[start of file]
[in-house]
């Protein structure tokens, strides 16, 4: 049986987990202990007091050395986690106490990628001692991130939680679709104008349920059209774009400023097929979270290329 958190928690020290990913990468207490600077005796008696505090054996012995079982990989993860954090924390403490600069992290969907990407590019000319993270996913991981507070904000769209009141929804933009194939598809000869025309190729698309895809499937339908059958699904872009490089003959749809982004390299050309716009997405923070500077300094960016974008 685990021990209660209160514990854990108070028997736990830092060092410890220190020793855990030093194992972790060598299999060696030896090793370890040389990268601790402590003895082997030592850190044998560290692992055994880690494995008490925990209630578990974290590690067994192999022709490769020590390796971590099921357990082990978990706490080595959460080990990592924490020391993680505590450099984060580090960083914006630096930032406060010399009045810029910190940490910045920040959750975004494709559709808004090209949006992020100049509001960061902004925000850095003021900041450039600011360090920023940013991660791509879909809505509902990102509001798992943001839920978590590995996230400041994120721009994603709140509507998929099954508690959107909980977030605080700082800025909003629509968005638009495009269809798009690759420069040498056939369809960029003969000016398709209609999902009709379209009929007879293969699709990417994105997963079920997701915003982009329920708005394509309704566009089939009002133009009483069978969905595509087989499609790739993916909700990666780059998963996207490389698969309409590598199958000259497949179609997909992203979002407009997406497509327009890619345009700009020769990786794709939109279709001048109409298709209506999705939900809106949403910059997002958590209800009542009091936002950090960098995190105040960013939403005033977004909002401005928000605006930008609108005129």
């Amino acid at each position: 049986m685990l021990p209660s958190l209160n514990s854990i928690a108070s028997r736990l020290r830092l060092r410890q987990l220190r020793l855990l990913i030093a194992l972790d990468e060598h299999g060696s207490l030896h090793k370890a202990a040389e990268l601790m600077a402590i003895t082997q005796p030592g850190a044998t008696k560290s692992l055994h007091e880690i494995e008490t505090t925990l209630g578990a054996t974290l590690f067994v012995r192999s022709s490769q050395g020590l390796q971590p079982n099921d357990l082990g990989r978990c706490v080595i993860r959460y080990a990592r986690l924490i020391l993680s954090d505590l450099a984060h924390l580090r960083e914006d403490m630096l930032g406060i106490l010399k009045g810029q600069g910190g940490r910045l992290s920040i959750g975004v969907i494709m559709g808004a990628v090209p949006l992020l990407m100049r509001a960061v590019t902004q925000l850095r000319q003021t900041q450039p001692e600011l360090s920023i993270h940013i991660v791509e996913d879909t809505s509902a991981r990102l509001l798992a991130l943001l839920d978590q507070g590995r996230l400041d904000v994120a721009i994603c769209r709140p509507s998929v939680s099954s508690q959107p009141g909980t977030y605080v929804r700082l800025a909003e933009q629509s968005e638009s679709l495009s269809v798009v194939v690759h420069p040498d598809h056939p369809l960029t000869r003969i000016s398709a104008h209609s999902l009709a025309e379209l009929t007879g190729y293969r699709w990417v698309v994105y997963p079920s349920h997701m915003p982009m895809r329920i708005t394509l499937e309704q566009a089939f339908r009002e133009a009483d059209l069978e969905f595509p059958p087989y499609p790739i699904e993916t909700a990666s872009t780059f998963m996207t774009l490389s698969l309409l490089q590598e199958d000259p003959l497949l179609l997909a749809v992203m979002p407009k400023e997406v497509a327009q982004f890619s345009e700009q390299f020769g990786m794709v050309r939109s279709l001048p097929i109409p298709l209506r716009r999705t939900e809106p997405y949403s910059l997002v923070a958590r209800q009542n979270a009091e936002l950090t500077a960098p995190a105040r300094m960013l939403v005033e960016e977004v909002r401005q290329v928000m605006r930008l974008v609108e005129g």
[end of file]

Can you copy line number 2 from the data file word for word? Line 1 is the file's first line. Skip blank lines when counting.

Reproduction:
């Protein structure tokens, strides 16, 4: 049986987990202990007091050395986690106490990628001692991130939680679709104008349920059209774009400023097929979270290329 958190928690020290990913990468207490600077005796008696505090054996012995079982990989993860954090924390403490600069992290969907990407590019000319993270996913991981507070904000769209009141929804933009194939598809000869025309190729698309895809499937339908059958699904872009490089003959749809982004390299050309716009997405923070500077300094960016974008 685990021990209660209160514990854990108070028997736990830092060092410890220190020793855990030093194992972790060598299999060696030896090793370890040389990268601790402590003895082997030592850190044998560290692992055994880690494995008490925990209630578990974290590690067994192999022709490769020590390796971590099921357990082990978990706490080595959460080990990592924490020391993680505590450099984060580090960083914006630096930032406060010399009045810029910190940490910045920040959750975004494709559709808004090209949006992020100049509001960061902004925000850095003021900041450039600011360090920023940013991660791509879909809505509902990102509001798992943001839920978590590995996230400041994120721009994603709140509507998929099954508690959107909980977030605080700082800025909003629509968005638009495009269809798009690759420069040498056939369809960029003969000016398709209609999902009709379209009929007879293969699709990417994105997963079920997701915003982009329920708005394509309704566009089939009002133009009483069978969905595509087989499609790739993916909700990666780059998963996207490389698969309409590598199958000259497949179609997909992203979002407009997406497509327009890619345009700009020769990786794709939109279709001048109409298709209506999705939900809106949403910059997002958590209800009542009091936002950090960098995190105040960013939403005033977004909002401005928000605006930008609108005129």